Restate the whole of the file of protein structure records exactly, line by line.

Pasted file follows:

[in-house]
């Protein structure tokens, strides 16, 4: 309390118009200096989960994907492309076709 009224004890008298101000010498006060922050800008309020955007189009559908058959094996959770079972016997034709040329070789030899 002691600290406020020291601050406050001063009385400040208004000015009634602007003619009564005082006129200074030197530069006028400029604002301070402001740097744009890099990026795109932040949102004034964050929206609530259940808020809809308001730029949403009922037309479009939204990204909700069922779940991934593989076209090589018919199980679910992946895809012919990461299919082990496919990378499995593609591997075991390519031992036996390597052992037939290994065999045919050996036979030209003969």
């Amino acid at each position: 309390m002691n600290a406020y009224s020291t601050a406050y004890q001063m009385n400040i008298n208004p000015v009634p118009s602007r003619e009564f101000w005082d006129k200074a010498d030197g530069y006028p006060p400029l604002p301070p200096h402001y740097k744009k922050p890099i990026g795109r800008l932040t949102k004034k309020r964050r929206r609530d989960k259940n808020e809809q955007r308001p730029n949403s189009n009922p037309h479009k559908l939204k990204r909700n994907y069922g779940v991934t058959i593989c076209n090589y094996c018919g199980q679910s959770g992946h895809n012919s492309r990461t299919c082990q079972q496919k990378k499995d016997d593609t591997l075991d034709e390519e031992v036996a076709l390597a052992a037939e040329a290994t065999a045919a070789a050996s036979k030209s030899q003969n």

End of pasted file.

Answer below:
[in-house]
């Protein structure tokens, strides 16, 4: 309390118009200096989960994907492309076709 009224004890008298101000010498006060922050800008309020955007189009559908058959094996959770079972016997034709040329070789030899 002691600290406020020291601050406050001063009385400040208004000015009634602007003619009564005082006129200074030197530069006028400029604002301070402001740097744009890099990026795109932040949102004034964050929206609530259940808020809809308001730029949403009922037309479009939204990204909700069922779940991934593989076209090589018919199980679910992946895809012919990461299919082990496919990378499995593609591997075991390519031992036996390597052992037939290994065999045919050996036979030209003969």
């Amino acid at each position: 309390m002691n600290a406020y009224s020291t601050a406050y004890q001063m009385n400040i008298n208004p000015v009634p118009s602007r003619e009564f101000w005082d006129k200074a010498d030197g530069y006028p006060p400029l604002p301070p200096h402001y740097k744009k922050p890099i990026g795109r800008l932040t949102k004034k309020r964050r929206r609530d989960k259940n808020e809809q955007r308001p730029n949403s189009n009922p037309h479009k559908l939204k990204r909700n994907y069922g779940v991934t058959i593989c076209n090589y094996c018919g199980q679910s959770g992946h895809n012919s492309r990461t299919c082990q079972q496919k990378k499995d016997d593609t591997l075991d034709e390519e031992v036996a076709l390597a052992a037939e040329a290994t065999a045919a070789a050996s036979k030209s030899q003969n």